In my current home office setup, my printer sits on an Ikea Expedit 2×2 (or Kallax, I don’t remember which one it is) piece of furniture behind and to the right of me. It sits under a window, and over an air vent. There are four drawers – two of them hold printer supplies, two hold various cords and cables, and the two bottom sections hold junk.
(BTW, the top left set of drawers aren’t discolored, it’s that Ikea sold two different finishes on white, and I guessed wrong for the door and the top right drawers).
It is adequate. I mean, the printer never fell off, so I guess you would consider it a success. Furniture that doesn’t fall apart is good furniture, right? What it lacked was any sort of style or depth. It also lacked great storage for what I really needed it for – video game systems.
I got into system collecting last year, and quickly acquired most of what I wanted from the 1980s and 1990s. What the consoles didn’t come with though was a space to keep them. For months they sat at the end of my desk, piled on top of each other. For the sanity of my marriage this had to change. Thankfully, early on in the printer cabinet design I started thinking it would be a good spot for them.
This first project in the series took quite a long time to bring from concept to fruition. The main reason for this was because what I did here would influence the rest of the components in this series. I had to nail a design that would translate to the rest of the pieces, would serve my needs, and I had the capability to pull off. The basic build is a bookcase with doors and some adjustability in shelf location, so using it for different purposes down the road is no big deal. I just had to figure out how I was going to build it with the supplies I purchased.
What I bought (on sale) was common #2 8/4 walnut. This had a lot of knots I had to deal with, and an inability to resaw completely for full use. I designed the rails and stiles all the way around to use 1″ thick boards, to complement the 3/4″ walnut veneer ply I knew I could source. 1/2″ plywood as far as I could tell wasn’t readily available for me. I ended up sticking with this plan for thicker wood, even though it meant wasting more wood. I’ll have to find 5/4 or 10/4 for the future.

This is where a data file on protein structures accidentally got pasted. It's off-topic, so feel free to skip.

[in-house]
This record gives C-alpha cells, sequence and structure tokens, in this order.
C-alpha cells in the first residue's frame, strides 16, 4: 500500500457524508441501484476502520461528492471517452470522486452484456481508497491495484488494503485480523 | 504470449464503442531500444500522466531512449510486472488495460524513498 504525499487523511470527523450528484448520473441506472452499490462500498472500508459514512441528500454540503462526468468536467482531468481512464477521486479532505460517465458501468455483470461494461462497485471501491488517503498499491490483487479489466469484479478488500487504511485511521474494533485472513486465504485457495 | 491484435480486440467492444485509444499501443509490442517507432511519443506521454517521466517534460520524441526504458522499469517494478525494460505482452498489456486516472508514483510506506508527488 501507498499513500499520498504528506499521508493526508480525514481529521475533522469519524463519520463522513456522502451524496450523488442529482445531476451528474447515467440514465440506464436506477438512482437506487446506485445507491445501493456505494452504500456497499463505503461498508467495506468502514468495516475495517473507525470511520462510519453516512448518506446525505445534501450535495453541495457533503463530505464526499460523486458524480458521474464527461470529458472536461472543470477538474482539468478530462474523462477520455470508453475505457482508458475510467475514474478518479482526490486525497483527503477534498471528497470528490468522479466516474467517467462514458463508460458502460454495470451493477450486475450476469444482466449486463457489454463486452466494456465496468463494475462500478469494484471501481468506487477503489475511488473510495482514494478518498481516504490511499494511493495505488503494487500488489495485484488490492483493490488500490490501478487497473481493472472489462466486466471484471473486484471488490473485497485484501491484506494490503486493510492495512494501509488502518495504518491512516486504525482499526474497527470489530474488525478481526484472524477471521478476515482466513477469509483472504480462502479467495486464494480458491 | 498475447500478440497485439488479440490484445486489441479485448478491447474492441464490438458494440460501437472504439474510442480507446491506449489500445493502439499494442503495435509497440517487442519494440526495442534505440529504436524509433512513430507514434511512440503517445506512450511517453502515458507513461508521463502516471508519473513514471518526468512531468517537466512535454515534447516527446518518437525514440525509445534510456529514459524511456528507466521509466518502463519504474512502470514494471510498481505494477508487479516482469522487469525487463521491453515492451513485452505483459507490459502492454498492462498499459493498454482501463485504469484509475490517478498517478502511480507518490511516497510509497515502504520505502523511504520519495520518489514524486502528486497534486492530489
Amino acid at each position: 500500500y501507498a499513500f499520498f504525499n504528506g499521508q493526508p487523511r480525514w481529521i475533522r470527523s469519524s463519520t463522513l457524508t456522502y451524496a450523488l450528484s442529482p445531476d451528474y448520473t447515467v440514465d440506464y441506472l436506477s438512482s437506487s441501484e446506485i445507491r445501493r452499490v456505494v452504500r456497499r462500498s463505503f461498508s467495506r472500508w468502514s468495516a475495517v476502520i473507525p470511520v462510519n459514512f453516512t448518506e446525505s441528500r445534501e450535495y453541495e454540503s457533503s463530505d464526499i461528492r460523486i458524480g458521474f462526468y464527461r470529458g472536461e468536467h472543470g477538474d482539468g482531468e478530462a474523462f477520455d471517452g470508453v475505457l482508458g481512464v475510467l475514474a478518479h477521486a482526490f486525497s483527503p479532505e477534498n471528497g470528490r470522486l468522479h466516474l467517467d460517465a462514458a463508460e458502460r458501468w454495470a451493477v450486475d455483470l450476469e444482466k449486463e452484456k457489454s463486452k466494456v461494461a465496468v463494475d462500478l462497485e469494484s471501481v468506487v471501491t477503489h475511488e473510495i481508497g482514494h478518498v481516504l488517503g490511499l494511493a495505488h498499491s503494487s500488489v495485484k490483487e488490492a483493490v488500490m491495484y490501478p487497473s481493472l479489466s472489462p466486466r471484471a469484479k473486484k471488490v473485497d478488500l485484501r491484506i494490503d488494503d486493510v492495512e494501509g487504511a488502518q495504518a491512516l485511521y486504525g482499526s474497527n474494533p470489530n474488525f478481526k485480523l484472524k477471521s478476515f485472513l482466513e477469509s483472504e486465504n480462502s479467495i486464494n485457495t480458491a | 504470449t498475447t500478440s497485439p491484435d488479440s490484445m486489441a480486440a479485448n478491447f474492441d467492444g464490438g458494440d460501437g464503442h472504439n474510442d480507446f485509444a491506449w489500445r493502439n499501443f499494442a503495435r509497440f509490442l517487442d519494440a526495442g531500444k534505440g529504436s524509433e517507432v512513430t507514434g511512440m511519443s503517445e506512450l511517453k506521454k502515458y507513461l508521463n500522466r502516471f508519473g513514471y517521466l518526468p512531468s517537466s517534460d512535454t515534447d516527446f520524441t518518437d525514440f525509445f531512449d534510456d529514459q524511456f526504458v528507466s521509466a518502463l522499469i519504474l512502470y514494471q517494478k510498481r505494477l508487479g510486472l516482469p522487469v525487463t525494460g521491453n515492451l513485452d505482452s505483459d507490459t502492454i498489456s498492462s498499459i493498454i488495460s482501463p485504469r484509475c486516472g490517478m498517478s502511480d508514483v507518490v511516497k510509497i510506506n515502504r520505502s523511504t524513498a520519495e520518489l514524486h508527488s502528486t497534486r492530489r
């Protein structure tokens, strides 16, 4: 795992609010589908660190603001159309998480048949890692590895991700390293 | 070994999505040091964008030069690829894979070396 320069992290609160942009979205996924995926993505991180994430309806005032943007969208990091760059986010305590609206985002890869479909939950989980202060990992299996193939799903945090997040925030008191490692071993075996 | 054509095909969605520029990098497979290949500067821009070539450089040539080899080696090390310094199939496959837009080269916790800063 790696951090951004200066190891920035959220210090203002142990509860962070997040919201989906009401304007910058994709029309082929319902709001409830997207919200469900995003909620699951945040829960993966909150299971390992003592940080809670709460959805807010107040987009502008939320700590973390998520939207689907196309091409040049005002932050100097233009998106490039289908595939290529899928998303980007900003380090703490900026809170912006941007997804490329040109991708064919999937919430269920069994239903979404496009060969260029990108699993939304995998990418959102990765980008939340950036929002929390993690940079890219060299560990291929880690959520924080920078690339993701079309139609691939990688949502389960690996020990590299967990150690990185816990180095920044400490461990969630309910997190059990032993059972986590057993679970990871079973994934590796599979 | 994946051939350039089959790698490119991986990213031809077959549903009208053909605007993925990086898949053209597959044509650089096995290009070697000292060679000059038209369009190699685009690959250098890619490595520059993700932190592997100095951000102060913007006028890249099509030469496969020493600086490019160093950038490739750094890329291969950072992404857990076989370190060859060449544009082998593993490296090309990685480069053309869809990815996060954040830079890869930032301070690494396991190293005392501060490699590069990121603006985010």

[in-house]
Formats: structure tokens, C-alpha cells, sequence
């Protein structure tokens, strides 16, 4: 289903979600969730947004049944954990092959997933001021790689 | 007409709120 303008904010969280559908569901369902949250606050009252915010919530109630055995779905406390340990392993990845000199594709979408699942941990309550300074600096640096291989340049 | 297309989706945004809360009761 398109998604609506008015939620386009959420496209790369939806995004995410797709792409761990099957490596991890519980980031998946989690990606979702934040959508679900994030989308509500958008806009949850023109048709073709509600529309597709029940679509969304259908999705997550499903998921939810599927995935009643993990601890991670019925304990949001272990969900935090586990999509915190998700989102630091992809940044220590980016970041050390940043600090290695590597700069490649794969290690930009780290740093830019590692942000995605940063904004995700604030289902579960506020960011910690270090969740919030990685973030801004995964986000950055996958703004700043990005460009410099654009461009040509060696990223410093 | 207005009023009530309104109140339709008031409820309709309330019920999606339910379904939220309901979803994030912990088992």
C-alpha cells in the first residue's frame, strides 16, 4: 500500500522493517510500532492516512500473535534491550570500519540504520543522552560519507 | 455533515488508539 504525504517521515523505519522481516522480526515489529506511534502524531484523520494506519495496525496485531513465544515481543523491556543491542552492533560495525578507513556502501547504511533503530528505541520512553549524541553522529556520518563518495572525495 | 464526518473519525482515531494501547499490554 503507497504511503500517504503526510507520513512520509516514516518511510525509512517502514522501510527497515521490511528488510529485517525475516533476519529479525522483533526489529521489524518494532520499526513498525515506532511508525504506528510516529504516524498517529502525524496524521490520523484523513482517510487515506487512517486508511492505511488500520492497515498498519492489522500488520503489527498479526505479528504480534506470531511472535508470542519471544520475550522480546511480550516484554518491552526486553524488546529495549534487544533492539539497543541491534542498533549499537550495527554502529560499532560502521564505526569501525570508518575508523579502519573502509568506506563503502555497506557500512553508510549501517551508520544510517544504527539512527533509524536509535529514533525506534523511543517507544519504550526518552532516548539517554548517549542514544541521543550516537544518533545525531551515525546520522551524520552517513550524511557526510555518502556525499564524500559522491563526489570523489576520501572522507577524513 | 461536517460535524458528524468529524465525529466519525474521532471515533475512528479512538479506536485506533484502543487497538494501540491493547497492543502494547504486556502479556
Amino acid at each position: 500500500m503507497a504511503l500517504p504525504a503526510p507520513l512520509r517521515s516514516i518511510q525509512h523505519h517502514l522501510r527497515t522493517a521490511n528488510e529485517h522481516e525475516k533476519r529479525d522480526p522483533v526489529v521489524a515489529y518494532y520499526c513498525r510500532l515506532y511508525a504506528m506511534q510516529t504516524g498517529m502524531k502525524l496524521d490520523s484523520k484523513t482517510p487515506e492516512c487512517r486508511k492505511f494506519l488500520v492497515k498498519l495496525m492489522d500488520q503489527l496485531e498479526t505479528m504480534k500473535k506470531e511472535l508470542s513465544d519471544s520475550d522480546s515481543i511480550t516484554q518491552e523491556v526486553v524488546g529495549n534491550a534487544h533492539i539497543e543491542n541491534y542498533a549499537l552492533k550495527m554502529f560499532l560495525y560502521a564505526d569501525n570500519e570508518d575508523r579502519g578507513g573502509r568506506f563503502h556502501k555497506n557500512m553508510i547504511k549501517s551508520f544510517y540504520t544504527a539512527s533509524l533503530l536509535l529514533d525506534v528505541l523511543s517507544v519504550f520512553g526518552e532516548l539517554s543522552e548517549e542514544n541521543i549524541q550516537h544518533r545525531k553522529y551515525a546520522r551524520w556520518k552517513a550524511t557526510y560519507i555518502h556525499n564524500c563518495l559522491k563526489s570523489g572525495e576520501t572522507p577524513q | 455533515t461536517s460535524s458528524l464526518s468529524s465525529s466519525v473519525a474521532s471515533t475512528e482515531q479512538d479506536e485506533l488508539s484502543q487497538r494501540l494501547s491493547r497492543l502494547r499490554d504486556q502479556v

This 8/4 walnut was jointed, planed, resawn, and drum sanded to get to 1″ thickness for both the side panels, and the doors that came much later. These were also cut to 2″ width and various lengths. To make the grooves to accept the panels, I used the router table and a regular straight bit. One day I’ll pick up a couple of spiral bits, but the straight bits worked out okay. The one issue I ran into was not realizing the fact I was doing a climb cut on my second pass, and one board shot out of my hands and messed up one end a bit. I figured that out for subsequent visits on this technique. The plywood panels were also done at the router table, making a rabbet with a larger straight bit. I also added a decorative curved profile to the bottom rails.
The most difficult decision came to the panels themselves. I designed everything to have a middle stile, but unfortunately I was not going to have enough material to complete the project. I also was concerned about wood movement of the middle stile. With the way I had designed it, the inner panels would be completely flush. I felt I would have also had to add an expansion gap that would ruin the look on the inside. So I didn’t. I made the panels fake, with the middle stile being applied directly on top of the bigger plywood panel. I felt this would be the best compromise, and allow the middle stile to move slightly as it was not glued to each edge. This allowed me to use some of the waste material generated by resawing the 8/4 boards to 1″ thick as well.
The completed panels were all assembled using traditional methods, tongue and groove and mortise and tenon. The top and bottom rails had tenons made again at the router table, using my new Rockler sled. These tenons were then notched to fit into the stopped groove on the stiles. The ends of which were squared with the hollow chisel mortiser, something I haven’t used in years. Great application for this, even though they needed some additional fine tuning. The initial panels were glued with Titebond III and clamped. The faux third stiles were added after the assemblies were dry.
With the two side panels complete it was time to make this thing three dimensional. First up was making the curved rail to match the sides, which was done at the bandsaw and cleaned up with sandpaper. This was connected to the bottom panel (shelf) with domino tenons. Then that assembly was connected to the back panel, again with domino tenons. Then it was time to carefully put mortises in the side assemblies for both panels. The back panel was lined up with the back of the side assembly, so that was easy. The bottom panel had to be lined up in the field of the side assembly towards the bottom, which necessitated a guide rail to reference off of. Thankfully I am becoming more skilled with the Domino and all of this went down smoothly.
Two additional shelves were made with more of the 3/4″ walnut veneer ply, capped at the front with some scrap walnut. Since these shelves aren’t going to hold a lot, I didn’t make the edging too thick. Perhaps later if these shelves need to hold books I will revisit that. Everything got two coats of Arm-R-Seal semi gloss and it came inside to be used with a temporary top of plywood.